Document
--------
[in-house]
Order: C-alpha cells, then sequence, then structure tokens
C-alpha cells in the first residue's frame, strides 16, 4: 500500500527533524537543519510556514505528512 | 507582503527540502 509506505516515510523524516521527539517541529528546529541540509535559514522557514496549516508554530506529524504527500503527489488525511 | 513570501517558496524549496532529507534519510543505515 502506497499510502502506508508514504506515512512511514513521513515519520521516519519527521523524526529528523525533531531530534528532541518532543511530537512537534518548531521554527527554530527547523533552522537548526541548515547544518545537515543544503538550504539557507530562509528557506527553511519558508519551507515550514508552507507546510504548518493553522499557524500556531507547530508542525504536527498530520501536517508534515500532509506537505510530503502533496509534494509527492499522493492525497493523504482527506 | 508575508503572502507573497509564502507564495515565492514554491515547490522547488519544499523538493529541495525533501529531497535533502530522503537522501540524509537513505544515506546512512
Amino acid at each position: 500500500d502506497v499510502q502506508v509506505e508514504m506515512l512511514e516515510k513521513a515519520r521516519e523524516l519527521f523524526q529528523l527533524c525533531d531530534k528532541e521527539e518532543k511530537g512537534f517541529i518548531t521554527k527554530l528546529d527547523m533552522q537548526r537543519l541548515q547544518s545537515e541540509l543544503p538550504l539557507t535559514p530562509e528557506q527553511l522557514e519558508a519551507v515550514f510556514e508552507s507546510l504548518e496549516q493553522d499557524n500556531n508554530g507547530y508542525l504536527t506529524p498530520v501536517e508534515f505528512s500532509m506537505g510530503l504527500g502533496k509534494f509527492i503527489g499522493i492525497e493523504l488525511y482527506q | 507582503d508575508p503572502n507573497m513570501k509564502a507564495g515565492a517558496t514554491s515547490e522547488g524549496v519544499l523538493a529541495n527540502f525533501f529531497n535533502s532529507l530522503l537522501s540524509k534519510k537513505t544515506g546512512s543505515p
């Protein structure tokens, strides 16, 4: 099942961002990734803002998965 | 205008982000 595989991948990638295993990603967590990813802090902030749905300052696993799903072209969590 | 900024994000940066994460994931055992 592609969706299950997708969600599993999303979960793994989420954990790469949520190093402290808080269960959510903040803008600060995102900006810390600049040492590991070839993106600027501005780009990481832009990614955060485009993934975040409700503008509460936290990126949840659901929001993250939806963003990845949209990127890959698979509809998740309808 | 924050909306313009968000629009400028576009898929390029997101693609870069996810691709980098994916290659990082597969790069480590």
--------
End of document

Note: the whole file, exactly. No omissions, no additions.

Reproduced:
[in-house]
Order: C-alpha cells, then sequence, then structure tokens
C-alpha cells in the first residue's frame, strides 16, 4: 500500500527533524537543519510556514505528512 | 507582503527540502 509506505516515510523524516521527539517541529528546529541540509535559514522557514496549516508554530506529524504527500503527489488525511 | 513570501517558496524549496532529507534519510543505515 502506497499510502502506508508514504506515512512511514513521513515519520521516519519527521523524526529528523525533531531530534528532541518532543511530537512537534518548531521554527527554530527547523533552522537548526541548515547544518545537515543544503538550504539557507530562509528557506527553511519558508519551507515550514508552507507546510504548518493553522499557524500556531507547530508542525504536527498530520501536517508534515500532509506537505510530503502533496509534494509527492499522493492525497493523504482527506 | 508575508503572502507573497509564502507564495515565492514554491515547490522547488519544499523538493529541495525533501529531497535533502530522503537522501540524509537513505544515506546512512
Amino acid at each position: 500500500d502506497v499510502q502506508v509506505e508514504m506515512l512511514e516515510k513521513a515519520r521516519e523524516l519527521f523524526q529528523l527533524c525533531d531530534k528532541e521527539e518532543k511530537g512537534f517541529i518548531t521554527k527554530l528546529d527547523m533552522q537548526r537543519l541548515q547544518s545537515e541540509l543544503p538550504l539557507t535559514p530562509e528557506q527553511l522557514e519558508a519551507v515550514f510556514e508552507s507546510l504548518e496549516q493553522d499557524n500556531n508554530g507547530y508542525l504536527t506529524p498530520v501536517e508534515f505528512s500532509m506537505g510530503l504527500g502533496k509534494f509527492i503527489g499522493i492525497e493523504l488525511y482527506q | 507582503d508575508p503572502n507573497m513570501k509564502a507564495g515565492a517558496t514554491s515547490e522547488g524549496v519544499l523538493a529541495n527540502f525533501f529531497n535533502s532529507l530522503l537522501s540524509k534519510k537513505t544515506g546512512s543505515p
């Protein structure tokens, strides 16, 4: 099942961002990734803002998965 | 205008982000 595989991948990638295993990603967590990813802090902030749905300052696993799903072209969590 | 900024994000940066994460994931055992 592609969706299950997708969600599993999303979960793994989420954990790469949520190093402290808080269960959510903040803008600060995102900006810390600049040492590991070839993106600027501005780009990481832009990614955060485009993934975040409700503008509460936290990126949840659901929001993250939806963003990845949209990127890959698979509809998740309808 | 924050909306313009968000629009400028576009898929390029997101693609870069996810691709980098994916290659990082597969790069480590």